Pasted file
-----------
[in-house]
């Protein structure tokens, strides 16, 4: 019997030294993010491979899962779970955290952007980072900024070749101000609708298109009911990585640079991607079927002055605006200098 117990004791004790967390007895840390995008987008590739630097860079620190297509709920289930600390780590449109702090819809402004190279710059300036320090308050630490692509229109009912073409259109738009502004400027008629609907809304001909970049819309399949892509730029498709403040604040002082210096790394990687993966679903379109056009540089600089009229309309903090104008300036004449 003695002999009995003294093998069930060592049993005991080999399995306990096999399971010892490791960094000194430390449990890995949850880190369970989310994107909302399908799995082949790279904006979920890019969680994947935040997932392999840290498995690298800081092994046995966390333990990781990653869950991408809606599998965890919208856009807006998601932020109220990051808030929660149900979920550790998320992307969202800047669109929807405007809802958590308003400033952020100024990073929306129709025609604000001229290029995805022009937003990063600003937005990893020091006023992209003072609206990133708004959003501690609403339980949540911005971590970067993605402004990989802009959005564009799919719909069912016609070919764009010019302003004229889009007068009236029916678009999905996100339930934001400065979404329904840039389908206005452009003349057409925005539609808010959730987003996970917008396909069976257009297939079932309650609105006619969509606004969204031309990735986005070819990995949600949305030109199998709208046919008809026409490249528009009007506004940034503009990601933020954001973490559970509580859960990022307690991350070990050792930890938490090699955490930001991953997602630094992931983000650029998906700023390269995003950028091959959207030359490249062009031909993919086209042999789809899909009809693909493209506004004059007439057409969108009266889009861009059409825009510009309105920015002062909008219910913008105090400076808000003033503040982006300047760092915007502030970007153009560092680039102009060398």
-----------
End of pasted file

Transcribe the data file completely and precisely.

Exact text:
[in-house]
């Protein structure tokens, strides 16, 4: 019997030294993010491979899962779970955290952007980072900024070749101000609708298109009911990585640079991607079927002055605006200098 117990004791004790967390007895840390995008987008590739630097860079620190297509709920289930600390780590449109702090819809402004190279710059300036320090308050630490692509229109009912073409259109738009502004400027008629609907809304001909970049819309399949892509730029498709403040604040002082210096790394990687993966679903379109056009540089600089009229309309903090104008300036004449 003695002999009995003294093998069930060592049993005991080999399995306990096999399971010892490791960094000194430390449990890995949850880190369970989310994107909302399908799995082949790279904006979920890019969680994947935040997932392999840290498995690298800081092994046995966390333990990781990653869950991408809606599998965890919208856009807006998601932020109220990051808030929660149900979920550790998320992307969202800047669109929807405007809802958590308003400033952020100024990073929306129709025609604000001229290029995805022009937003990063600003937005990893020091006023992209003072609206990133708004959003501690609403339980949540911005971590970067993605402004990989802009959005564009799919719909069912016609070919764009010019302003004229889009007068009236029916678009999905996100339930934001400065979404329904840039389908206005452009003349057409925005539609808010959730987003996970917008396909069976257009297939079932309650609105006619969509606004969204031309990735986005070819990995949600949305030109199998709208046919008809026409490249528009009007506004940034503009990601933020954001973490559970509580859960990022307690991350070990050792930890938490090699955490930001991953997602630094992931983000650029998906700023390269995003950028091959959207030359490249062009031909993919086209042999789809899909009809693909493209506004004059007439057409969108009266889009861009059409825009510009309105920015002062909008219910913008105090400076808000003033503040982006300047760092915007502030970007153009560092680039102009060398």